But with very great respect and I wish to subject myself completely to the Chair—the word "threats" does require some elucidation in modern terms. I mean a threat to knock a man on the head if he votes for bread rationing, is one the House could act upon at once, but a threat to call a fellow a dictator, is really one which is not good enough. I can only say that I shall not ask any of my friends on this side of the House to oppose by a Division, the Motion referring the matter to the Committee of Privileges, because I feel that you, Mr. Speaker, having given your Ruling, the matter must take that course and I do not want to offer any divergence from your Ruling as such. At the same time, I must put on record my statement to the House that they must stand up and be men. It is very unfortunate that this newly elected House should show itself so extremely sensitive and touchy. Here is the hon. Member for Watford (Mr. J. Freeman), who was a gallant officer. Are we to believe that he feels himself deterred and intimidated from doing his duty, because he is going to be called a dictator? This is a very good example of the touchiness and timidity which have already overtaken this vast and newly returned majority—[Interruption.] I am not at all disturbed by that noise; I take the rough with the smooth. Let me make it clear as regards referring this matter to the Committee of Privileges, that we on this side do not oppose the reference, because we are sure that the sensible Committee of Privileges—and who will claim that our Committee of Privileges is not sensible—will put this matter in its proper place, and allay the anxiety and thin skinnedness of some of our mighty populist and democratic leaders.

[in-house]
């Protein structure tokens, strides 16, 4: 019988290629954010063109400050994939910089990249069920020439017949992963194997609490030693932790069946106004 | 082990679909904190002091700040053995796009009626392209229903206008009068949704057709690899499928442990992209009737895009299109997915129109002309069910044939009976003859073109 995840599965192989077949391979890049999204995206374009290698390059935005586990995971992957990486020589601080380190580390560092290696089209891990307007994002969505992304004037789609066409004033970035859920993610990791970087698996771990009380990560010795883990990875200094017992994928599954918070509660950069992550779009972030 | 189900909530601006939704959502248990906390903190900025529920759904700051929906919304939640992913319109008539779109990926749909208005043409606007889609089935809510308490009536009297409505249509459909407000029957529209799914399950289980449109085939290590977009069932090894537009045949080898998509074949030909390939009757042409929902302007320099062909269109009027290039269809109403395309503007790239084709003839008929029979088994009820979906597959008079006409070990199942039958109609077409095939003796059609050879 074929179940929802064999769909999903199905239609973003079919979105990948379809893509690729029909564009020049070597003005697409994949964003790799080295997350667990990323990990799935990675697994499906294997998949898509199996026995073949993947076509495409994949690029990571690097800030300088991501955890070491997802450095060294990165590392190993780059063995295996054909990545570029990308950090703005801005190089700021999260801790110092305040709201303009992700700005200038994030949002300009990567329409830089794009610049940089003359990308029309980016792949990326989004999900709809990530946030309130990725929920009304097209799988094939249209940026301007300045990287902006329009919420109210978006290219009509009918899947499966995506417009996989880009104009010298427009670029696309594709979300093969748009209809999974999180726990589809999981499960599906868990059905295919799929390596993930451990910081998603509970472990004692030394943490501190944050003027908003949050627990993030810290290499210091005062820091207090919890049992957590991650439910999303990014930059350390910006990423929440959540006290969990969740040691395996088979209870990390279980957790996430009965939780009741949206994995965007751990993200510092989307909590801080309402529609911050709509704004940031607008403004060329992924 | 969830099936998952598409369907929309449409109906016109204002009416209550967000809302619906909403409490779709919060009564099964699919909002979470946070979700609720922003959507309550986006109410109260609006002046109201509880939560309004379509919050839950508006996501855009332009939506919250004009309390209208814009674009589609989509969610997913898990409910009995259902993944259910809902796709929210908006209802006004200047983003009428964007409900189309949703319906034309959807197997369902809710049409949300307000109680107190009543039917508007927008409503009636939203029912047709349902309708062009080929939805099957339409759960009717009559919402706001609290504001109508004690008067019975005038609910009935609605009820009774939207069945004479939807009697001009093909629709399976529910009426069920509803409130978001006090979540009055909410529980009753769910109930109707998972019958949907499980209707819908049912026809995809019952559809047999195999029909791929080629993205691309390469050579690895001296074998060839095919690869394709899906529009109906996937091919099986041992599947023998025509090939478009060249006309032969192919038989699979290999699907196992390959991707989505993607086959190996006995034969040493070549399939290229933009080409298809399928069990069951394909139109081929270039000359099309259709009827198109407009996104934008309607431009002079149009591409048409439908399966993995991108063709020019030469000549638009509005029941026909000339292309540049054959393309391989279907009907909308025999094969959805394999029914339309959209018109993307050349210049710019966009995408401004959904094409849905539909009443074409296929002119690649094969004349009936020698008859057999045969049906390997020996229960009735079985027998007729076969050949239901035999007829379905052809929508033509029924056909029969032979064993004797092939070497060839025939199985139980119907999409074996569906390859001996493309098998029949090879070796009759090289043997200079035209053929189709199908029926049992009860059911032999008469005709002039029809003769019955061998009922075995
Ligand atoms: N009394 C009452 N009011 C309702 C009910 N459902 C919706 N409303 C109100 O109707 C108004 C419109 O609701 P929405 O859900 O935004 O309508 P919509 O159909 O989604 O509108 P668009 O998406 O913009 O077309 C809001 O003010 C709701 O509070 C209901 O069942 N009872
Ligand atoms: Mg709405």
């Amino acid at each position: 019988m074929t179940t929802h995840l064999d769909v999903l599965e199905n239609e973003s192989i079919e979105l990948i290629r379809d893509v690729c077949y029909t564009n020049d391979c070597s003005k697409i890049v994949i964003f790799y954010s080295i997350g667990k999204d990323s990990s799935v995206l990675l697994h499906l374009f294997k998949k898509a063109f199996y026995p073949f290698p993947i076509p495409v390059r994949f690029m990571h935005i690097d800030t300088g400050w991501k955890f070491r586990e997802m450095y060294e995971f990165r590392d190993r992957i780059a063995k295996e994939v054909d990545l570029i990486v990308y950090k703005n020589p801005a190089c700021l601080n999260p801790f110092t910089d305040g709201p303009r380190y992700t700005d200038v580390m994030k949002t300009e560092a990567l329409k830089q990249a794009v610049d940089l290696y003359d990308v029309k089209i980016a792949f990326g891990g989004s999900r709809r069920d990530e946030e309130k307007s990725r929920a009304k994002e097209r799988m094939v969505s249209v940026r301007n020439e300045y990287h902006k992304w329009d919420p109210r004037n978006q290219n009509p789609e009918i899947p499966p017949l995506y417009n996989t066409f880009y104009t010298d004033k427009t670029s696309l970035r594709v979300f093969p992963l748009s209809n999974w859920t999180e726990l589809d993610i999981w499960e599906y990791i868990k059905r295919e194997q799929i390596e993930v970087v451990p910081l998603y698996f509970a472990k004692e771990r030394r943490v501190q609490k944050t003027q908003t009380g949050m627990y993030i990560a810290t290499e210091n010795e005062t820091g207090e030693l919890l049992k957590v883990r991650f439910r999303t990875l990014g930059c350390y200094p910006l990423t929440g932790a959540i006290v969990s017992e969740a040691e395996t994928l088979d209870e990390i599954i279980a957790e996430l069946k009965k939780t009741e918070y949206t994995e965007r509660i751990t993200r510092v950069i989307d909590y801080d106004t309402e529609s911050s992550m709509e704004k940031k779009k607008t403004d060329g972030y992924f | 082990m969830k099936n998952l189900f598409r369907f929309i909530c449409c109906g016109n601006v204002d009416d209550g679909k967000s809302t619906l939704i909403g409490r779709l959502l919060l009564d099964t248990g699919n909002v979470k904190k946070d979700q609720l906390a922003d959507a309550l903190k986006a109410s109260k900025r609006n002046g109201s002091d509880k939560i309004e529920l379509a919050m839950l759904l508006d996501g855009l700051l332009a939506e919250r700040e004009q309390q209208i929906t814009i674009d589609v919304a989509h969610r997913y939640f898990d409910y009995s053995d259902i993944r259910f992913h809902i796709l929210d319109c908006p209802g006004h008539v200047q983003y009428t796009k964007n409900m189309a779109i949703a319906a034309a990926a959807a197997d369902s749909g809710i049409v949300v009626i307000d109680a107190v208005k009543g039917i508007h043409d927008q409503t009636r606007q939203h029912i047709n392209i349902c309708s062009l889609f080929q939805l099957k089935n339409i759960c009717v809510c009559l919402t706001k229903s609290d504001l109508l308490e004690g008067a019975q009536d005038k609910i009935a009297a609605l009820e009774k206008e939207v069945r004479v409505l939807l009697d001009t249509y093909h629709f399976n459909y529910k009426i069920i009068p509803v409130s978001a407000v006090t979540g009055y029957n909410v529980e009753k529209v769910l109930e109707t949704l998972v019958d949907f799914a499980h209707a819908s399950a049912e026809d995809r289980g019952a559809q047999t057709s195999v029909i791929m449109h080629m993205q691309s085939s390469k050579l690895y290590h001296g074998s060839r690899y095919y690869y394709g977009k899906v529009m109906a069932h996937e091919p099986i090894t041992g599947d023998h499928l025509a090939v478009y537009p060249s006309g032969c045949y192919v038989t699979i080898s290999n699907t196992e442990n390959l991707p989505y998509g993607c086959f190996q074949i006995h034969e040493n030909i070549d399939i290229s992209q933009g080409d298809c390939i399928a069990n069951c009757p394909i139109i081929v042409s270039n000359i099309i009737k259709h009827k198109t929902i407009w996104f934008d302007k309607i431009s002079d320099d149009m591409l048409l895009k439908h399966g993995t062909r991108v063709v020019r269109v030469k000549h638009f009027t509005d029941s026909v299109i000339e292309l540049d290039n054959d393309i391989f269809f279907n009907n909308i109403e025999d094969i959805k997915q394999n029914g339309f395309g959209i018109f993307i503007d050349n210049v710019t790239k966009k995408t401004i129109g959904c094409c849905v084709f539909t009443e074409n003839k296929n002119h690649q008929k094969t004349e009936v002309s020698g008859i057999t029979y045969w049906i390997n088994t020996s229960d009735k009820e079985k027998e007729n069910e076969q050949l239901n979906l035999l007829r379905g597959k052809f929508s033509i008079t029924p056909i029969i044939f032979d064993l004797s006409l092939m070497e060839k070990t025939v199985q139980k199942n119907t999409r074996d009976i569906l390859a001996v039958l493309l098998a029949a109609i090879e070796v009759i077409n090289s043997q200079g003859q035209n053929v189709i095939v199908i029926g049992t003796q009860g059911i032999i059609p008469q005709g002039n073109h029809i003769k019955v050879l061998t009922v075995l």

If I may say so, in a matter of this kind where the procedure of the House is very well known, I think we have had a very unhappy exposition from the right hon. Gentleman the Member for Woodford (Mr. Churchill). I have very little to say and, indeed, there ought to be very little to say——
On a point of Order. Do I understand that the right hon. Gentleman is claiming the right to speak twice in this Debate?
The right hon. Gentleman moved a substantive Motion, and has the right to reply.